Councilors for the City of Powell River will vote on whether to hold a referendum for a new fire station/emergency services facility during the October municipal ballot.
At the Finance Committee meeting on March 24, three recommendations were presented to councilors to set the process in motion. The first is that the fire station borrowing authorization by-law be read three times and referred to the municipal inspector for approval.
The second is for a referendum question, which reads: Are you in favor of the City of Powell River enacting the Fire Hall Borrowing Authorization By-law to authorize the borrowing of an amount not not exceeding $7.5 million over a maximum period of 20 years for the purpose of constructing a new fire hall at 7160 Duncan Street?
The third recommendation is to direct staff to include a $7.5 million fire station project in the 2022-2025 financial plan for the year 2025.
At the finance committee meeting, chief financial officer Adam Langenmaier said staff had been tasked with bringing back a loan authorization regulation.
“What needs to be done is to establish a by-law, pass it through three first readings and then send it to the municipal inspector for approval; the settlement so far is $7.5 million, as stated,” Langenmaier said. “We can define how long we want this loan to be. I have a chart that describes a 10, 20, and 30 year scenario. My recommendation is that the board consider and adopt a 20 year term for this loan.
Langenmaier said the 10-year term makes the annual payment too high. He said there is an interest savings to be paid, but it will put financial pressure on the city to come up with an annual debt servicing cost of $883,000 for 10 years.
“Expanding that period to 20 years, our annual payments come to $507,000,” Langenmaier said. “With another debt coming due, we’ll probably be able to transition with reasonable ease to repaying that one. If we move to a 30-year term, the amount of interest you pay starts to become very important.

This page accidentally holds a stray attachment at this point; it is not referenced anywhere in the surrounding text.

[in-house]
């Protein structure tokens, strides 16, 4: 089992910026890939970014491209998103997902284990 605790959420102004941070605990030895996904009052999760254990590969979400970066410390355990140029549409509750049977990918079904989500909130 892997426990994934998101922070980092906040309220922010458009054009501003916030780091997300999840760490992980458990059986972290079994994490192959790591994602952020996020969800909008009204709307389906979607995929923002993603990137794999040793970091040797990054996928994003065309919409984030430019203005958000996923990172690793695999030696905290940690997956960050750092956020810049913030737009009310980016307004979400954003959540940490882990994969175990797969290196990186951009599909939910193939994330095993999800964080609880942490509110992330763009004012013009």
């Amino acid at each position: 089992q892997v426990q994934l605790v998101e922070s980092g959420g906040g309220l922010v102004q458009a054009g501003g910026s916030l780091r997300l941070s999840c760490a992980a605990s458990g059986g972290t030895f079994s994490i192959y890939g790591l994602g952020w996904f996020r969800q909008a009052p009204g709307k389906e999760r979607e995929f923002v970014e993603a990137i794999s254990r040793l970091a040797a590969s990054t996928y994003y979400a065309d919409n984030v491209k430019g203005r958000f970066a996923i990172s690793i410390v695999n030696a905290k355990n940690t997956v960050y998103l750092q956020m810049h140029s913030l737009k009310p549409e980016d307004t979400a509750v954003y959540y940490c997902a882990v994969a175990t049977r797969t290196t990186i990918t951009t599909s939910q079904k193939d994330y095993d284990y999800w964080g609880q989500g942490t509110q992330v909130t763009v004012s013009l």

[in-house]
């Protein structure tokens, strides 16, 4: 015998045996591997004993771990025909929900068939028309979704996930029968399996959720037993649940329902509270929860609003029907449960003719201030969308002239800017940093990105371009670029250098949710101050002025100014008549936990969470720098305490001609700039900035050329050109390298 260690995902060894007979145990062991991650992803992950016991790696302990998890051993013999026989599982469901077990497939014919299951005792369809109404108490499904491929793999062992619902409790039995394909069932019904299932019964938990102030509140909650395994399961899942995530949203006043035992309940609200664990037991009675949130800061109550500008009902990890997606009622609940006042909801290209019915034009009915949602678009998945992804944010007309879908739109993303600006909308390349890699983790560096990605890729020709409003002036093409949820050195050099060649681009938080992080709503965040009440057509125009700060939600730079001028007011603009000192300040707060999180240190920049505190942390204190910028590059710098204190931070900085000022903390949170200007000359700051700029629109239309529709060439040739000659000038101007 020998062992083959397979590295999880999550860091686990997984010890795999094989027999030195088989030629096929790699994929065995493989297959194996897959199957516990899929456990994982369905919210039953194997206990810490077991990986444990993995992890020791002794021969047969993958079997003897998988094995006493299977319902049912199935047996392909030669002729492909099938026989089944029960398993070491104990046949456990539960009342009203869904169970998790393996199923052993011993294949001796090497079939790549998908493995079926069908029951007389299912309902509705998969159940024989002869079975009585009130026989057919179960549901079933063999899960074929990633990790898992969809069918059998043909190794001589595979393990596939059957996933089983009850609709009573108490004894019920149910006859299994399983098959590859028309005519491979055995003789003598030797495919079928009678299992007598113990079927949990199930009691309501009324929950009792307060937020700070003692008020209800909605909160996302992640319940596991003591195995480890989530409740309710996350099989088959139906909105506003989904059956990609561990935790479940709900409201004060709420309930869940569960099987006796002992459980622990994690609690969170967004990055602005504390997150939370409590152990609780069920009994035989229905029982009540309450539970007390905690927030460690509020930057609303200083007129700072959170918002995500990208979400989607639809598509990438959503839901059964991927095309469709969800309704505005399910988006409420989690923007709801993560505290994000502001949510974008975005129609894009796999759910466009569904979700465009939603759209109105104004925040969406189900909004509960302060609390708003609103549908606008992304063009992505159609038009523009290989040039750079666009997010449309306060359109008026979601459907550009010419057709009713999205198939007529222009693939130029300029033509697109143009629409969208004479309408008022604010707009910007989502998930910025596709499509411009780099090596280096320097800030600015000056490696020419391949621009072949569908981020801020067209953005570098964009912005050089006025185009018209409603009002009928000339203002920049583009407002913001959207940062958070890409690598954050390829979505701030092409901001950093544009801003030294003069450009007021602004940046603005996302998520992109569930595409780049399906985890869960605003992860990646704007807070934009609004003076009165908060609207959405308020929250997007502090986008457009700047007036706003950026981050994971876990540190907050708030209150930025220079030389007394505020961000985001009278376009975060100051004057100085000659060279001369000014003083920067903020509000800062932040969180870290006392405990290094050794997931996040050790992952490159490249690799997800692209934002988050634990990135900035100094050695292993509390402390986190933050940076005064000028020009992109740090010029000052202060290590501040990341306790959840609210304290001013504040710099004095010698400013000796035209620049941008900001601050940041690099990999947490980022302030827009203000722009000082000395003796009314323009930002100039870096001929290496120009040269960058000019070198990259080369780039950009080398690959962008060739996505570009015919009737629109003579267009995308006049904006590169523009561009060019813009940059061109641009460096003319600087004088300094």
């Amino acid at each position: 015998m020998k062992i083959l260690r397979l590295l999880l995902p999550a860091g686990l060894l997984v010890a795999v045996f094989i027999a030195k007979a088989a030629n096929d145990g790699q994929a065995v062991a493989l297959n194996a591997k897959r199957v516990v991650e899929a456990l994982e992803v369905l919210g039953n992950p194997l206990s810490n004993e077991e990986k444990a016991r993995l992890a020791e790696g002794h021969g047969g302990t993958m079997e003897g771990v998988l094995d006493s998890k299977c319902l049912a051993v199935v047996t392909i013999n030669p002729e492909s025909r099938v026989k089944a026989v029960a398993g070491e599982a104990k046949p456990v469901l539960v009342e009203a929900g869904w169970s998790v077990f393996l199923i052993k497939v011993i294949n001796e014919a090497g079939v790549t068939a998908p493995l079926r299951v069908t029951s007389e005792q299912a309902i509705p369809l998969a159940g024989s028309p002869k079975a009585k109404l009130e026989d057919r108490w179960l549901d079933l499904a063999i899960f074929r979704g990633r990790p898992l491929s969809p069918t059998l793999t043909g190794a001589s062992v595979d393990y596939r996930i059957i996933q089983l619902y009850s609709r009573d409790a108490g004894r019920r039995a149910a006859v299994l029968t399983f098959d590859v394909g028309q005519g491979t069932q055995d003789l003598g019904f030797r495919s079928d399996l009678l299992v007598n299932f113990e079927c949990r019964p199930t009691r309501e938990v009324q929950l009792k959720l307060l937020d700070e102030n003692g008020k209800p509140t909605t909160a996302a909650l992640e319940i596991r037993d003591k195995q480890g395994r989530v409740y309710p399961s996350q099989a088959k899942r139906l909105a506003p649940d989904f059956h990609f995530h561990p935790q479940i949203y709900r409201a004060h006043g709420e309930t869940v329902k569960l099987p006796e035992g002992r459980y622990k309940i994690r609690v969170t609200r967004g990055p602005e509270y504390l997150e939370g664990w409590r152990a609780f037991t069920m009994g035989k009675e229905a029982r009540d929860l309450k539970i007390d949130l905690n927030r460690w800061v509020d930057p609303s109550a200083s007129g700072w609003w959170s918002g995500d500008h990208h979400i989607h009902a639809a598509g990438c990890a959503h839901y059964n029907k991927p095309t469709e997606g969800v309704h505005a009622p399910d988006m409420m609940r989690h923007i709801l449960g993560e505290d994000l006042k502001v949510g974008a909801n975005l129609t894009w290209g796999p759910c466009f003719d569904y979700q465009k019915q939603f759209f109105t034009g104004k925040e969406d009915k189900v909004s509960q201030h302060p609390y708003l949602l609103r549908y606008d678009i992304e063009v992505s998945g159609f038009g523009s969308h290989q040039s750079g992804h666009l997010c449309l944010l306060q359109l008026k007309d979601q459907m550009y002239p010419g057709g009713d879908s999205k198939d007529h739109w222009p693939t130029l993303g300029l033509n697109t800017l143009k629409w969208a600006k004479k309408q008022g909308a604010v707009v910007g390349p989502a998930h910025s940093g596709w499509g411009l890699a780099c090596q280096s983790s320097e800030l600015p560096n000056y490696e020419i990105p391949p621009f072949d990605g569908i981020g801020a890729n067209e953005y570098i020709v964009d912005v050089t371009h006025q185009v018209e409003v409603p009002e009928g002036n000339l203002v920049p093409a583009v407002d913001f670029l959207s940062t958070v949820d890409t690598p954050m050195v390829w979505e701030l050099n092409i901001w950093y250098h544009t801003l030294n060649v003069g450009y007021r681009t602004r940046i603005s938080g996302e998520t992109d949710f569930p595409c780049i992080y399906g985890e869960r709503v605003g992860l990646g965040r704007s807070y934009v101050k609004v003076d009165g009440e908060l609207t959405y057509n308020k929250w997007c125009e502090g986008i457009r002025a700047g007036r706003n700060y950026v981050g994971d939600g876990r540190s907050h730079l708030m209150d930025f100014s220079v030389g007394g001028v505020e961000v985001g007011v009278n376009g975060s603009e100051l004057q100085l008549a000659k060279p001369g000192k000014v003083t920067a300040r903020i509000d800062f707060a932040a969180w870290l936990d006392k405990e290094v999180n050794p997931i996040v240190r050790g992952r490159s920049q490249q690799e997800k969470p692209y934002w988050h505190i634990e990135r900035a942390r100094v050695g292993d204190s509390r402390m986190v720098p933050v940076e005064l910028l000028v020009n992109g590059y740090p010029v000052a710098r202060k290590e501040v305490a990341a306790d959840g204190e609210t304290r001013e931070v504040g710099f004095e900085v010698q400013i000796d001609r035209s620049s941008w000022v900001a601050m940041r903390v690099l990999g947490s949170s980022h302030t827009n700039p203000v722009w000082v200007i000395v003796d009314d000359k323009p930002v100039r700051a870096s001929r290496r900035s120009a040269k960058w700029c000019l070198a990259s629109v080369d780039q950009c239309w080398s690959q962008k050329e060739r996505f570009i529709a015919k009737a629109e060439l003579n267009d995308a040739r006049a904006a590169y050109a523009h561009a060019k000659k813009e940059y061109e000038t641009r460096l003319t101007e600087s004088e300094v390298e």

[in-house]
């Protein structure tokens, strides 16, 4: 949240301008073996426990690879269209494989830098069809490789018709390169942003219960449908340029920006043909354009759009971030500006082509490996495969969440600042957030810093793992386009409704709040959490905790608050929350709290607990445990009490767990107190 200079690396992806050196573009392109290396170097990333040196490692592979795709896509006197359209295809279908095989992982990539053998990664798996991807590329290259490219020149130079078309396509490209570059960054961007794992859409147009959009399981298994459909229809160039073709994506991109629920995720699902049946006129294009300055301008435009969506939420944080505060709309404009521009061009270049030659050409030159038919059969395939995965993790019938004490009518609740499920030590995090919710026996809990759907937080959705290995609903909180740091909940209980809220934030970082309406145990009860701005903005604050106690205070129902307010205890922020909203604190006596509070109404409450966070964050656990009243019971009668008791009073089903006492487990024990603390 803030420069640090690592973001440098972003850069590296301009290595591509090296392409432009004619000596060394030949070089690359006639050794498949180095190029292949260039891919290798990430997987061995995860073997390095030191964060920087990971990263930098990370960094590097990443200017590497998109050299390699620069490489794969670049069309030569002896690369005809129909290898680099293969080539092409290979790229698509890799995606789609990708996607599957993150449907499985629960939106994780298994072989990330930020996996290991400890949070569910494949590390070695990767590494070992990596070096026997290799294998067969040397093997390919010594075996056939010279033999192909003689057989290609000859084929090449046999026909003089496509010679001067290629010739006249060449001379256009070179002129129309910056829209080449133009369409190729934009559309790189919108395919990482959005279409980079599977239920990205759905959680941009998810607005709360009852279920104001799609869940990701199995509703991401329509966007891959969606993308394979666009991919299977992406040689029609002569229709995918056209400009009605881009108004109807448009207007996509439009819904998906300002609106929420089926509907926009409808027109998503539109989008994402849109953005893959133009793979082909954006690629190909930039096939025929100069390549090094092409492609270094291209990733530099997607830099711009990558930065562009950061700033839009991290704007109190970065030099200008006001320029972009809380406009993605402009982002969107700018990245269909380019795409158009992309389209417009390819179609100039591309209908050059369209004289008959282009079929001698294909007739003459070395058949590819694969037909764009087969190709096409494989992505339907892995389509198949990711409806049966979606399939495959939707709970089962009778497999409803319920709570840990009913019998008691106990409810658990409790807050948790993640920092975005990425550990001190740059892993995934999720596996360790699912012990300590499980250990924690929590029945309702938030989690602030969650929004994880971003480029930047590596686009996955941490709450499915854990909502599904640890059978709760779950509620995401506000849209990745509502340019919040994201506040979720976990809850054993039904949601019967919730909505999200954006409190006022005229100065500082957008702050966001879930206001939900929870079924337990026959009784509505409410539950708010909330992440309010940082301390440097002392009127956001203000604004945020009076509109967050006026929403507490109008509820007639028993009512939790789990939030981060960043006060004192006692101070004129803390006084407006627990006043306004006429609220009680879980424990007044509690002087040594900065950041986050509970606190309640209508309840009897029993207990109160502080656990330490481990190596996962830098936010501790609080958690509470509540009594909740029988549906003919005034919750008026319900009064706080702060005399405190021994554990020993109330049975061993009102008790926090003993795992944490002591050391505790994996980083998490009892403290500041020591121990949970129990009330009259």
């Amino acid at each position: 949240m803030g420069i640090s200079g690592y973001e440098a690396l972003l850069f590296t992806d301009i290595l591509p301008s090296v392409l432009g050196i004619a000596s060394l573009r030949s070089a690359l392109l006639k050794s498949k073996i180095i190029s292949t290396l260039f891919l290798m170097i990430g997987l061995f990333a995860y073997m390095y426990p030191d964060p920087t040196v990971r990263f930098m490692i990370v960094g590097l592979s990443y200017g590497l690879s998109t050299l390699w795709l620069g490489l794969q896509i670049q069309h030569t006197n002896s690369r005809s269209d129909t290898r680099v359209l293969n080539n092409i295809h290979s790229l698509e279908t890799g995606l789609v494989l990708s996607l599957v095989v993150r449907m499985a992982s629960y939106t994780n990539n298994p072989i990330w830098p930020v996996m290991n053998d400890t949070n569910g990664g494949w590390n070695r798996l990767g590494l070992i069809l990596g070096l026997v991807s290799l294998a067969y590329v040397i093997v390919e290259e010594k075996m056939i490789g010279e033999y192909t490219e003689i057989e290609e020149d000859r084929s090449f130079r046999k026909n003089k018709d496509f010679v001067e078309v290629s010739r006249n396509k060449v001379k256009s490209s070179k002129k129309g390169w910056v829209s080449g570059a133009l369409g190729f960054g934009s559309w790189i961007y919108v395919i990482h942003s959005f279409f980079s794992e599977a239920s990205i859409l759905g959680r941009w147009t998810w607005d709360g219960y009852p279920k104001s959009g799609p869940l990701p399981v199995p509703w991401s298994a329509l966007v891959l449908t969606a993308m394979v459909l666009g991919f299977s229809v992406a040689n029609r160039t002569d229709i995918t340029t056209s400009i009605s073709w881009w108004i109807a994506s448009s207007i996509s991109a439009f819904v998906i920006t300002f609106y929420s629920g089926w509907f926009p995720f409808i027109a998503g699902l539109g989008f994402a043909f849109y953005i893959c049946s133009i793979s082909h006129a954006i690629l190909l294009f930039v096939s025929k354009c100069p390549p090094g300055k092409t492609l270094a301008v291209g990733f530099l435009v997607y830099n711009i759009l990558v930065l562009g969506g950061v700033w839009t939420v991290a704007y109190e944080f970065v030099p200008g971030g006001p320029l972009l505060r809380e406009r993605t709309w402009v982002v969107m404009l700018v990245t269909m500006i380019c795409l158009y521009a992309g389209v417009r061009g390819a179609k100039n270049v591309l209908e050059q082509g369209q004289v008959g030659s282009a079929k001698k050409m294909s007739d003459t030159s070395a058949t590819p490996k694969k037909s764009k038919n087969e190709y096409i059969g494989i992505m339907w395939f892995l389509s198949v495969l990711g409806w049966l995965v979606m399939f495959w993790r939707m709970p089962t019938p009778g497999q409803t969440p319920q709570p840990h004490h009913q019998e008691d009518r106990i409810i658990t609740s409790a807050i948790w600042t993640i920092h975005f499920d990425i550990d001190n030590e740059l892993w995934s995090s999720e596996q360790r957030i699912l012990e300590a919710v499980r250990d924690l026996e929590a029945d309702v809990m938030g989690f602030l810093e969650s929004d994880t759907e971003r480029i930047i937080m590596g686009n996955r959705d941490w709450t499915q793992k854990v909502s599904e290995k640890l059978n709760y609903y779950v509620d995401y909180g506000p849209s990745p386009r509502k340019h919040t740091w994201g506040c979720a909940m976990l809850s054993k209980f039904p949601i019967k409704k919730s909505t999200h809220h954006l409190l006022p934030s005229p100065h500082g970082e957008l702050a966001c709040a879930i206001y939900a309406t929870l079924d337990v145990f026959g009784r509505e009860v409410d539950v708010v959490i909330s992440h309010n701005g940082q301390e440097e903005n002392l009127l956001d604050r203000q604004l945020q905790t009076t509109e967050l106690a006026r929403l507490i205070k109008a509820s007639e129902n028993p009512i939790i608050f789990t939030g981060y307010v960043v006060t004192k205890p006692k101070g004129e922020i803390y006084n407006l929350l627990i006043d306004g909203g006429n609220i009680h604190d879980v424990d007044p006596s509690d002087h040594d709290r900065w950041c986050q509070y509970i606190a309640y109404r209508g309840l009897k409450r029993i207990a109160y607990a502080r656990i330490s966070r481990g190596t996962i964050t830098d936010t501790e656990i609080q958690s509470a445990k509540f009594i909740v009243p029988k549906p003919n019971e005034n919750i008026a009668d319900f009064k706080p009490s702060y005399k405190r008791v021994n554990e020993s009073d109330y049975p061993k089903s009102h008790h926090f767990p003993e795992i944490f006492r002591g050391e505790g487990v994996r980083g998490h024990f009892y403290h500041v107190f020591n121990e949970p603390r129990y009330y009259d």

“We will have further 30-year loans from the sewage treatment plant, which is why I recommend that a 20-year life should be considered and adopted, because it achieves this balance.
Langenmaier said that if the interest rate is 3%, the total interest payable will be $4.5 million on a 20-year loan of $7.5 million.
As for the city’s debt service limit, the city still has room to take on that debt, Langenmaier said, adding that the city would go from 37% debt service utilization to 40%. .
“We are okay with the amount of debt we have and it will not push us to the highest rank among our provincial peers,” he added.
Langenmaier said the bylaw must be approved by voters and therefore must be put to a referendum if the council gives direction.
Chief Executive Russell Brewer said that due to the Municipalities Inspector’s preferred schedule, the first three readings of the fire station by-law will likely go to council in June.
The Finance Committee has given unanimous consent to send the first two recommendations to City Council at the appropriate time, and this direction could be given to staff to include the third recommendation in the five-year financial plan.